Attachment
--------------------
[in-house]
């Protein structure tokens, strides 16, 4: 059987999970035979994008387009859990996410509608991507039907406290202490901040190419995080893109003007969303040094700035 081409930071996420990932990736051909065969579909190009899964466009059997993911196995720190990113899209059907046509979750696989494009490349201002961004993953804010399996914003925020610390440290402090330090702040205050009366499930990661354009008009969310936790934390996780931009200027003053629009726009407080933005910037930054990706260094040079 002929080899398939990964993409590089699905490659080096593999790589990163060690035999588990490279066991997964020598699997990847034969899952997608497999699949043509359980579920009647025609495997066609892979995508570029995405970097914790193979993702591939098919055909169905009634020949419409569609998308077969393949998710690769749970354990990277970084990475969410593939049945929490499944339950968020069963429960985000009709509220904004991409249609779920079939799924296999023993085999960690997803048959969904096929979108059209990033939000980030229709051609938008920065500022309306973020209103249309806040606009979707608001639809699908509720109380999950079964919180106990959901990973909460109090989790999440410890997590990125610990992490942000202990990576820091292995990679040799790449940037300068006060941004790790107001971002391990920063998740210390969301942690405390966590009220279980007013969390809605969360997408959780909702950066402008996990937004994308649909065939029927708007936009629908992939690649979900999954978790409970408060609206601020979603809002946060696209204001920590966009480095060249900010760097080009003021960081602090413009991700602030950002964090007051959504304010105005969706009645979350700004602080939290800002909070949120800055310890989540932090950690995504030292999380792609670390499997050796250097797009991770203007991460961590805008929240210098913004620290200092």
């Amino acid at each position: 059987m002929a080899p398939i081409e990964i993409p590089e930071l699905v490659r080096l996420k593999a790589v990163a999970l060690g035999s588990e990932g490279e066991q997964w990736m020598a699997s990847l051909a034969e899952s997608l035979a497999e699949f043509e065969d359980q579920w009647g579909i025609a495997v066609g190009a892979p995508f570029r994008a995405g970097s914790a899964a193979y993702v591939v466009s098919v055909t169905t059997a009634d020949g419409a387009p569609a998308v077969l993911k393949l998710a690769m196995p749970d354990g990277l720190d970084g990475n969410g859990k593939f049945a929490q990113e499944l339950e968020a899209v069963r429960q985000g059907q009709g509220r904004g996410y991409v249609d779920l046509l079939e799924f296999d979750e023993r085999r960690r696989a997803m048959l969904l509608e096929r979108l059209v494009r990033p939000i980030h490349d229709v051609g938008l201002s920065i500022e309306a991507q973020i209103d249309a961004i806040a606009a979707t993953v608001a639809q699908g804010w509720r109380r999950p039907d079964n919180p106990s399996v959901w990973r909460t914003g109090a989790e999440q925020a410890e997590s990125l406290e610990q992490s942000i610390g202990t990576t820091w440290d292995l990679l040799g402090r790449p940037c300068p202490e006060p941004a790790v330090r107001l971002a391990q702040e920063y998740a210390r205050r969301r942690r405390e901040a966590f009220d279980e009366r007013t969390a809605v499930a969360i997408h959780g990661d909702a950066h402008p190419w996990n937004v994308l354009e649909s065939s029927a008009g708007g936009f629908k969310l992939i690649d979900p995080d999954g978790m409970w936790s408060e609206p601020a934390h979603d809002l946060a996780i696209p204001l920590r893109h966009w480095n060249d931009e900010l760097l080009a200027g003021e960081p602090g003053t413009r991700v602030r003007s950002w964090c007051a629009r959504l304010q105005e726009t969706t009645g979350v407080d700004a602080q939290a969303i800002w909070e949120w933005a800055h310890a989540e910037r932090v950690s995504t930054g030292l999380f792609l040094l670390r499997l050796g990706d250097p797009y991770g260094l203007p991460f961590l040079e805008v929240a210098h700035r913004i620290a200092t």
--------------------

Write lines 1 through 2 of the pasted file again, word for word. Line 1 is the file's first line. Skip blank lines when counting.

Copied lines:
[in-house]
């Protein structure tokens, strides 16, 4: 059987999970035979994008387009859990996410509608991507039907406290202490901040190419995080893109003007969303040094700035 081409930071996420990932990736051909065969579909190009899964466009059997993911196995720190990113899209059907046509979750696989494009490349201002961004993953804010399996914003925020610390440290402090330090702040205050009366499930990661354009008009969310936790934390996780931009200027003053629009726009407080933005910037930054990706260094040079 002929080899398939990964993409590089699905490659080096593999790589990163060690035999588990490279066991997964020598699997990847034969899952997608497999699949043509359980579920009647025609495997066609892979995508570029995405970097914790193979993702591939098919055909169905009634020949419409569609998308077969393949998710690769749970354990990277970084990475969410593939049945929490499944339950968020069963429960985000009709509220904004991409249609779920079939799924296999023993085999960690997803048959969904096929979108059209990033939000980030229709051609938008920065500022309306973020209103249309806040606009979707608001639809699908509720109380999950079964919180106990959901990973909460109090989790999440410890997590990125610990992490942000202990990576820091292995990679040799790449940037300068006060941004790790107001971002391990920063998740210390969301942690405390966590009220279980007013969390809605969360997408959780909702950066402008996990937004994308649909065939029927708007936009629908992939690649979900999954978790409970408060609206601020979603809002946060696209204001920590966009480095060249900010760097080009003021960081602090413009991700602030950002964090007051959504304010105005969706009645979350700004602080939290800002909070949120800055310890989540932090950690995504030292999380792609670390499997050796250097797009991770203007991460961590805008929240210098913004620290200092």